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Laser, color and speed of light

by Mr.Ed
Tags: color, laser, light, speed
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Mr.Ed
#1
Jul14-03, 01:41 AM
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Anyone knows any good websites, books, resources for information about how the color of a laser might affect the velocity og the light wave projected by the laser ?

Any help is appreciated.
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mathman
#2
Jul14-03, 08:59 PM
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Please try to clarify what you are getting at. The speed of light does not depend on color.
Dave
#3
Jul14-03, 09:30 PM
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Originally posted by mathman
Please try to clarify what you are getting at. The speed of light does not depend on color.
It does if the light is not in a vacuum.

Tyger
#4
Jul15-03, 06:38 PM
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P: 402
Laser, color and speed of light

Originally posted by Dave
It does if the light is not in a vacuum.
and has to do with the fact that the speed of EM waves is defined by the index of refraction for different materials.
Mr.Ed
#5
Jul15-03, 09:55 PM
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well the instructor gave us this problem ( Im a college freshman, so they dont give us much information)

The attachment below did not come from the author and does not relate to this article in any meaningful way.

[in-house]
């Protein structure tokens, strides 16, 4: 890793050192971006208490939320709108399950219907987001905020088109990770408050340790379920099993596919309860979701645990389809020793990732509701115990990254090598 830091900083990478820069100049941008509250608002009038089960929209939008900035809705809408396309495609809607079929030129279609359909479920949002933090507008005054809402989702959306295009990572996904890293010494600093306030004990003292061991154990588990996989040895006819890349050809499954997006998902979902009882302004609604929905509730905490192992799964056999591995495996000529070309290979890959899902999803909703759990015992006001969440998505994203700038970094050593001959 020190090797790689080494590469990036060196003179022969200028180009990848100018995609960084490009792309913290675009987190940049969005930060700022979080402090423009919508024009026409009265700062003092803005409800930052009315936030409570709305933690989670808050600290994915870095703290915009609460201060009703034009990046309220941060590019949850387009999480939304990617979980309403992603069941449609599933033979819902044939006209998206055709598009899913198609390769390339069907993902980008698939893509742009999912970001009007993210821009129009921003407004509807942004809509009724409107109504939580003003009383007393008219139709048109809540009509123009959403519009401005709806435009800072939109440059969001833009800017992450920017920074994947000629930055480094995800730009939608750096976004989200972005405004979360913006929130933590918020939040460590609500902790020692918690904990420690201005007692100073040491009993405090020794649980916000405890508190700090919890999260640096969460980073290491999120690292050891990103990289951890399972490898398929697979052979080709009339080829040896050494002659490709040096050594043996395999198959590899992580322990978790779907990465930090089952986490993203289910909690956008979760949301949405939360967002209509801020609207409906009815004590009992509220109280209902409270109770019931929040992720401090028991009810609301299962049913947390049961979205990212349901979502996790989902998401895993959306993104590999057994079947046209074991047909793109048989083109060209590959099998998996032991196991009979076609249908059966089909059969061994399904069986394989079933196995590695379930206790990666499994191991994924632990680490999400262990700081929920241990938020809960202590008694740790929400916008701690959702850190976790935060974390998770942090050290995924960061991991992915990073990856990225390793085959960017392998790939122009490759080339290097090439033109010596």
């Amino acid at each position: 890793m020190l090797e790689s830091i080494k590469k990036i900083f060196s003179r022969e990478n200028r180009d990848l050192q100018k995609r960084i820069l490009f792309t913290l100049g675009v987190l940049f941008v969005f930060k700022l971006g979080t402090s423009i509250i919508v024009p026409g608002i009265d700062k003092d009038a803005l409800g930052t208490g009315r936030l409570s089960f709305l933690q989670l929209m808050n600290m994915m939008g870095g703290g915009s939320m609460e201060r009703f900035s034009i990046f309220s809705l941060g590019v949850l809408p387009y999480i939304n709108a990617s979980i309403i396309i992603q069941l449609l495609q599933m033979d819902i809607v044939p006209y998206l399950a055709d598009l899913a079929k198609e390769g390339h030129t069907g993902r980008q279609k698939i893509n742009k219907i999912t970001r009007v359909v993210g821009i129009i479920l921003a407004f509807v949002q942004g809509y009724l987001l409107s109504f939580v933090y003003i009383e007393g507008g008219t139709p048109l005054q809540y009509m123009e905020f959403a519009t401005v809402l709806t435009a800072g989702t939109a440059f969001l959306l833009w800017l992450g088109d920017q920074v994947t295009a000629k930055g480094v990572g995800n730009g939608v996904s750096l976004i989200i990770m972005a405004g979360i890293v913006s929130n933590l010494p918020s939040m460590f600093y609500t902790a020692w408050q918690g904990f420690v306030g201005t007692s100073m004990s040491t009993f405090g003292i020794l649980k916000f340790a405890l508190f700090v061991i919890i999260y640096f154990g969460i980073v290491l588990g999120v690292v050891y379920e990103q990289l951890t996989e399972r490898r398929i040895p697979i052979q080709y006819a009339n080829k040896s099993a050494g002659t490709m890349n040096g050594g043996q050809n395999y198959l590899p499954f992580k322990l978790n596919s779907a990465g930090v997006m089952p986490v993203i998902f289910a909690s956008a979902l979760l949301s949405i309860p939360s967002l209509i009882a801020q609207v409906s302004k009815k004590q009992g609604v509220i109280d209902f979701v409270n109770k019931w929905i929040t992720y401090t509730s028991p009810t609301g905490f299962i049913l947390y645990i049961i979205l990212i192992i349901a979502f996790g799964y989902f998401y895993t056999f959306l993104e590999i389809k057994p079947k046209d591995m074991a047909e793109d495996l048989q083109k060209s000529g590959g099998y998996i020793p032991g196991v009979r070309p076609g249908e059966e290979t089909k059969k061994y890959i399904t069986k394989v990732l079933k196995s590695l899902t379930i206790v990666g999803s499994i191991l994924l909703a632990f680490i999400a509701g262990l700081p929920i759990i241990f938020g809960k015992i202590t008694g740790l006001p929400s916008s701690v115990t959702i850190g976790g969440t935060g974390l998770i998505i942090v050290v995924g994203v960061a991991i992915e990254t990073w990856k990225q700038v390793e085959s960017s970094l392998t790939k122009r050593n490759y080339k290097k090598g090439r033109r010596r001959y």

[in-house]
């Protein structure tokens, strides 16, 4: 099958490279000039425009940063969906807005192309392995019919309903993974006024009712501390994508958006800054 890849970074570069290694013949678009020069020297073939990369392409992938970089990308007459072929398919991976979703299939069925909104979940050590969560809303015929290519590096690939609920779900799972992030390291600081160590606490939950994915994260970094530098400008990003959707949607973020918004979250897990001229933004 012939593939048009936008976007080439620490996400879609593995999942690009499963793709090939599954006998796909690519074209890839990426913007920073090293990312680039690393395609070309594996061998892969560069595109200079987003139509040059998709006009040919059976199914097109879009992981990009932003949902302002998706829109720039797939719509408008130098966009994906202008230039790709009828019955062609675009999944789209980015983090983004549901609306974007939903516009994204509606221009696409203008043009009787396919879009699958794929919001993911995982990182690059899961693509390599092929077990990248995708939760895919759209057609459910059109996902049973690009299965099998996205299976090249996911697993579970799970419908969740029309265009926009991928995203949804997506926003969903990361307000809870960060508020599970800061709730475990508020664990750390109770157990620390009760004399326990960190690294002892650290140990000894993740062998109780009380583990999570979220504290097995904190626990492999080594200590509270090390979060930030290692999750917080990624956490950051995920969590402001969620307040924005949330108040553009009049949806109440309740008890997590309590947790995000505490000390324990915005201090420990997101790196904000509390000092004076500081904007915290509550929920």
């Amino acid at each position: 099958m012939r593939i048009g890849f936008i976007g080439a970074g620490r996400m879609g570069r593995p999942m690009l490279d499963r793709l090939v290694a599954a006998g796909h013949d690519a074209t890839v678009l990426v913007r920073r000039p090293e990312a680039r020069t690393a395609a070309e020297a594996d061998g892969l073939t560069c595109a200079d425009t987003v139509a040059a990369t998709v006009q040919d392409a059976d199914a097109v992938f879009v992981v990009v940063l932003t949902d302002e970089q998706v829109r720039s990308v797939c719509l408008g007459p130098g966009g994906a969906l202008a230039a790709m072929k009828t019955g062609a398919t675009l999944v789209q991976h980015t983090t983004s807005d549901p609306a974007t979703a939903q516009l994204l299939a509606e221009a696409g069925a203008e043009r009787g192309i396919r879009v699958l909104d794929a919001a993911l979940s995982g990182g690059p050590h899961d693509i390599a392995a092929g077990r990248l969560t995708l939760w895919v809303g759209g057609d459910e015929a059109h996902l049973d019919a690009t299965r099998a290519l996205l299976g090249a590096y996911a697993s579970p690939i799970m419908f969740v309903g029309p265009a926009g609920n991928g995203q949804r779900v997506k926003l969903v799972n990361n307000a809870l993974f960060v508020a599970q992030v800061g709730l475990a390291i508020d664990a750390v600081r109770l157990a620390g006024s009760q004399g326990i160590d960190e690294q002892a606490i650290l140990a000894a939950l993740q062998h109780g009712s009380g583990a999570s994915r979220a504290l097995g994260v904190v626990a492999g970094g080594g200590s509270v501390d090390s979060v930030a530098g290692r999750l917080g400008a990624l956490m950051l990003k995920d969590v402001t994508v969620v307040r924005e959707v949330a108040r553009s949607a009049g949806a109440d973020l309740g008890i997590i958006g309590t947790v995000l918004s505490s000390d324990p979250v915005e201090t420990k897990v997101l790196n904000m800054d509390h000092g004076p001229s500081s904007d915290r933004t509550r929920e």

" Laser, which use light rays of set wavelenghts(colors), are in constant use in our world. Determine whether the color of a laser affects the velocity of the light wave projected by the laser."

maybe i phrase the question wrong, the first time, but this was all the information he gave us for this problem. Although a yes or no answer helps, im looking to understand the problem as in how, if they are, the light wavelenghts are affected. Any references, books, websites that could give me some information for this would help.

Thanks for the quick replies and all help in advance.
sdeliver645
#6
Jul20-03, 09:28 AM
P: 40
Mr. Ed:

The question is, even in its original form, a bit confusing. There are a few important concepts that may help you answer the question. One is the concept known as the "index of refraction", and another is that of a "dispersion relation". I will begin by addressing your question in terms of everyday visible light (such as that comming from the sun, or from an incandescent light bulb).

Firstly, the speed (or "group velocity") of light in a vacuum (i.e. no air, no water, nothing) is absolutely constant. In fact, it has now become a standard (we have defined our unit system using it) which prevents people from measuring its value more accurately (ask if this confuses you). Its value is exactly 2.99792458 x 10^8 m/s.